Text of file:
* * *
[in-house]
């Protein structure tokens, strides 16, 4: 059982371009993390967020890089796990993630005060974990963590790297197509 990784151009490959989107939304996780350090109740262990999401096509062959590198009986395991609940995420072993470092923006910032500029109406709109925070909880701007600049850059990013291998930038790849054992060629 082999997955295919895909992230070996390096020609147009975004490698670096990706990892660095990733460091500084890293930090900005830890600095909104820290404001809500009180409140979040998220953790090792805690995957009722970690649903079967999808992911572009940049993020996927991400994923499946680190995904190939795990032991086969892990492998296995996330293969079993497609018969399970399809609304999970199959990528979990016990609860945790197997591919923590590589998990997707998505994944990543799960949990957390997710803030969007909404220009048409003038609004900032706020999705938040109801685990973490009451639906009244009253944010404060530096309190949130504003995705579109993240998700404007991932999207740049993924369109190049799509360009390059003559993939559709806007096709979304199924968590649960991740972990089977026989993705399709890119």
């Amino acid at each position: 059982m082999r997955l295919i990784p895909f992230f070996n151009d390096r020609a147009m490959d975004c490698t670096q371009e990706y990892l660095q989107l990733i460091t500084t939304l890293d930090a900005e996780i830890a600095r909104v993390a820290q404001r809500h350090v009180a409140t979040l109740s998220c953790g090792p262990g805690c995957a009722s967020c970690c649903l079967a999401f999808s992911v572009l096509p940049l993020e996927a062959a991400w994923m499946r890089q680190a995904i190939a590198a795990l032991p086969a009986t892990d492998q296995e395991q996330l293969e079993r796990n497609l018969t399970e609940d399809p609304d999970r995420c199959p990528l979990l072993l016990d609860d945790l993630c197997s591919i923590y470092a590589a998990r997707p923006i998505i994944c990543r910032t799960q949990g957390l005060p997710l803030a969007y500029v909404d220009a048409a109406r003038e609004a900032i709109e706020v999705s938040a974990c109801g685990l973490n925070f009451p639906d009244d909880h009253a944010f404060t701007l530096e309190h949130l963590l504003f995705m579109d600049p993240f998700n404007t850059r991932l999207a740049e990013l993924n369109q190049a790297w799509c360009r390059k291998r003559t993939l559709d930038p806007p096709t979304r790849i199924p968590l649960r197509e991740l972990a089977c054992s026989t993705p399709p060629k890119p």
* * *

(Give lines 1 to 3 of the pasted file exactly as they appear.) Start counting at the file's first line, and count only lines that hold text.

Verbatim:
[in-house]
């Protein structure tokens, strides 16, 4: 059982371009993390967020890089796990993630005060974990963590790297197509 990784151009490959989107939304996780350090109740262990999401096509062959590198009986395991609940995420072993470092923006910032500029109406709109925070909880701007600049850059990013291998930038790849054992060629 082999997955295919895909992230070996390096020609147009975004490698670096990706990892660095990733460091500084890293930090900005830890600095909104820290404001809500009180409140979040998220953790090792805690995957009722970690649903079967999808992911572009940049993020996927991400994923499946680190995904190939795990032991086969892990492998296995996330293969079993497609018969399970399809609304999970199959990528979990016990609860945790197997591919923590590589998990997707998505994944990543799960949990957390997710803030969007909404220009048409003038609004900032706020999705938040109801685990973490009451639906009244009253944010404060530096309190949130504003995705579109993240998700404007991932999207740049993924369109190049799509360009390059003559993939559709806007096709979304199924968590649960991740972990089977026989993705399709890119």
């Amino acid at each position: 059982m082999r997955l295919i990784p895909f992230f070996n151009d390096r020609a147009m490959d975004c490698t670096q371009e990706y990892l660095q989107l990733i460091t500084t939304l890293d930090a900005e996780i830890a600095r909104v993390a820290q404001r809500h350090v009180a409140t979040l109740s998220c953790g090792p262990g805690c995957a009722s967020c970690c649903l079967a999401f999808s992911v572009l096509p940049l993020e996927a062959a991400w994923m499946r890089q680190a995904i190939a590198a795990l032991p086969a009986t892990d492998q296995e395991q996330l293969e079993r796990n497609l018969t399970e609940d399809p609304d999970r995420c199959p990528l979990l072993l016990d609860d945790l993630c197997s591919i923590y470092a590589a998990r997707p923006i998505i994944c990543r910032t799960q949990g957390l005060p997710l803030a969007y500029v909404d220009a048409a109406r003038e609004a900032i709109e706020v999705s938040a974990c109801g685990l973490n925070f009451p639906d009244d909880h009253a944010f404060t701007l530096e309190h949130l963590l504003f995705m579109d600049p993240f998700n404007t850059r991932l999207a740049e990013l993924n369109q190049a790297w799509c360009r390059k291998r003559t993939l559709d930038p806007p096709t979304r790849i199924p968590l649960r197509e991740l972990a089977c054992s026989t993705p399709p060629k890119p």